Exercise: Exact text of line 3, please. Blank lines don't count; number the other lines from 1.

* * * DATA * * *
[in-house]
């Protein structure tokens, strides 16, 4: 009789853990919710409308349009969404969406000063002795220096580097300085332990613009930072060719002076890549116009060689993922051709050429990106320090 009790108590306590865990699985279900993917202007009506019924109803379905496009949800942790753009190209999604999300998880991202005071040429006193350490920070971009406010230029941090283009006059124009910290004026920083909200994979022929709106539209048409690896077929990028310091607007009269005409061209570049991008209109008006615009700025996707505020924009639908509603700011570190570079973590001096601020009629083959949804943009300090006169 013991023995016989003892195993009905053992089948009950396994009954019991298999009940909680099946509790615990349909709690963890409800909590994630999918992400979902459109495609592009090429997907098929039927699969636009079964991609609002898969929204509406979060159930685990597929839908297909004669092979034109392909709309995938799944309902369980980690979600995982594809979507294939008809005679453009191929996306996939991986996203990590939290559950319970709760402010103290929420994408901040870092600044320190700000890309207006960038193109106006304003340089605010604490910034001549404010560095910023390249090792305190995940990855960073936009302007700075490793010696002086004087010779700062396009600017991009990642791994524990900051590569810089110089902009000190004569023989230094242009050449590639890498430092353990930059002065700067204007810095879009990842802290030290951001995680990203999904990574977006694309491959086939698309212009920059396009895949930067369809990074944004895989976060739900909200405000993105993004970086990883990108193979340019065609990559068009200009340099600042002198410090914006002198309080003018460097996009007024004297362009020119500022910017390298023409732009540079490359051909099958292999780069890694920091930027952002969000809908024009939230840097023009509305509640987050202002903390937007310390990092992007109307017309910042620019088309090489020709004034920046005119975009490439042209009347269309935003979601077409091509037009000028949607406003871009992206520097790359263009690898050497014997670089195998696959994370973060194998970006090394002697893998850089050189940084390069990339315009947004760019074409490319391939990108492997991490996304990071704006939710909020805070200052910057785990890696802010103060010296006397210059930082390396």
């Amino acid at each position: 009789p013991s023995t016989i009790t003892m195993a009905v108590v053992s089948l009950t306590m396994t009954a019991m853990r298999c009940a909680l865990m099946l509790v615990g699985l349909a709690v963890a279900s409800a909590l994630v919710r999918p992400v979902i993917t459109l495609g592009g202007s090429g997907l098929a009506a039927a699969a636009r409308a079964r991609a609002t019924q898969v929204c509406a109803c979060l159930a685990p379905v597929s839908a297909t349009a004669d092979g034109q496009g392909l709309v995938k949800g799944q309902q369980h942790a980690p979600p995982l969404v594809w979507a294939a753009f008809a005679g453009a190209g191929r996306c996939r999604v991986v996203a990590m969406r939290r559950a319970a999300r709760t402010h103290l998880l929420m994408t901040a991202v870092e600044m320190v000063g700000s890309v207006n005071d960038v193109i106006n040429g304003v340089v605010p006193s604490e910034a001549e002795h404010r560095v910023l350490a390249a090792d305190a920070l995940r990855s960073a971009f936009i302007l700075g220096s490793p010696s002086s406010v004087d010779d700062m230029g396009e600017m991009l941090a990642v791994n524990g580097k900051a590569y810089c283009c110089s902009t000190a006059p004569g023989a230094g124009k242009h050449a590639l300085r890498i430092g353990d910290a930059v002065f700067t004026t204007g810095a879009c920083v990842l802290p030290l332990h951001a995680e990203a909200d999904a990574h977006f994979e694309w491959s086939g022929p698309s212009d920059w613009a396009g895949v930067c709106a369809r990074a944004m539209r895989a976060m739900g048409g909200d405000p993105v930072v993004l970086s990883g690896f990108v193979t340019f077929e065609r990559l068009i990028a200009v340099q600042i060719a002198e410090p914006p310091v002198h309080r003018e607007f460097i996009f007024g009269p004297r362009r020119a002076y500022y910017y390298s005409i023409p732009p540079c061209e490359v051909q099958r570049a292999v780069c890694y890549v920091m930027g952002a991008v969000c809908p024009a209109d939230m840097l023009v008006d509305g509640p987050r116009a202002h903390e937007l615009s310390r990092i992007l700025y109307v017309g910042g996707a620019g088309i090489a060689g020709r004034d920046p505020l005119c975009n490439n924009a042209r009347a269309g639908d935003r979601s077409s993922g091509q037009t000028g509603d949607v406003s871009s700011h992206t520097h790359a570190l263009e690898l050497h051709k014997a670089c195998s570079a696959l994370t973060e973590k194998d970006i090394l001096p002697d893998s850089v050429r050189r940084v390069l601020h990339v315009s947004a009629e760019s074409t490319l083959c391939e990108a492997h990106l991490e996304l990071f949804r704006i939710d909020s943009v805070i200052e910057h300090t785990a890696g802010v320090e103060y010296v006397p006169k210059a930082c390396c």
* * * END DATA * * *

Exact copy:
């Amino acid at each position: 009789p013991s023995t016989i009790t003892m195993a009905v108590v053992s089948l009950t306590m396994t009954a019991m853990r298999c009940a909680l865990m099946l509790v615990g699985l349909a709690v963890a279900s409800a909590l994630v919710r999918p992400v979902i993917t459109l495609g592009g202007s090429g997907l098929a009506a039927a699969a636009r409308a079964r991609a609002t019924q898969v929204c509406a109803c979060l159930a685990p379905v597929s839908a297909t349009a004669d092979g034109q496009g392909l709309v995938k949800g799944q309902q369980h942790a980690p979600p995982l969404v594809w979507a294939a753009f008809a005679g453009a190209g191929r996306c996939r999604v991986v996203a990590m969406r939290r559950a319970a999300r709760t402010h103290l998880l929420m994408t901040a991202v870092e600044m320190v000063g700000s890309v207006n005071d960038v193109i106006n040429g304003v340089v605010p006193s604490e910034a001549e002795h404010r560095v910023l350490a390249a090792d305190a920070l995940r990855s960073a971009f936009i302007l700075g220096s490793p010696s002086s406010v004087d010779d700062m230029g396009e600017m991009l941090a990642v791994n524990g580097k900051a590569y810089c283009c110089s902009t000190a006059p004569g023989a230094g124009k242009h050449a590639l300085r890498i430092g353990d910290a930059v002065f700067t004026t204007g810095a879009c920083v990842l802290p030290l332990h951001a995680e990203a909200d999904a990574h977006f994979e694309w491959s086939g022929p698309s212009d920059w613009a396009g895949v930067c709106a369809r990074a944004m539209r895989a976060m739900g048409g909200d405000p993105v930072v993004l970086s990883g690896f990108v193979t340019f077929e065609r990559l068009i990028a200009v340099q600042i060719a002198e410090p914006p310091v002198h309080r003018e607007f460097i996009f007024g009269p004297r362009r020119a002076y500022y910017y390298s005409i023409p732009p540079c061209e490359v051909q099958r570049a292999v780069c890694y890549v920091m930027g952002a991008v969000c809908p024009a209109d939230m840097l023009v008006d509305g509640p987050r116009a202002h903390e937007l615009s310390r990092i992007l700025y109307v017309g910042g996707a620019g088309i090489a060689g020709r004034d920046p505020l005119c975009n490439n924009a042209r009347a269309g639908d935003r979601s077409s993922g091509q037009t000028g509603d949607v406003s871009s700011h992206t520097h790359a570190l263009e690898l050497h051709k014997a670089c195998s570079a696959l994370t973060e973590k194998d970006i090394l001096p002697d893998s850089v050429r050189r940084v390069l601020h990339v315009s947004a009629e760019s074409t490319l083959c391939e990108a492997h990106l991490e996304l990071f949804r704006i939710d909020s943009v805070i200052e910057h300090t785990a890696g802010v320090e103060y010296v006397p006169k210059a930082c390396c």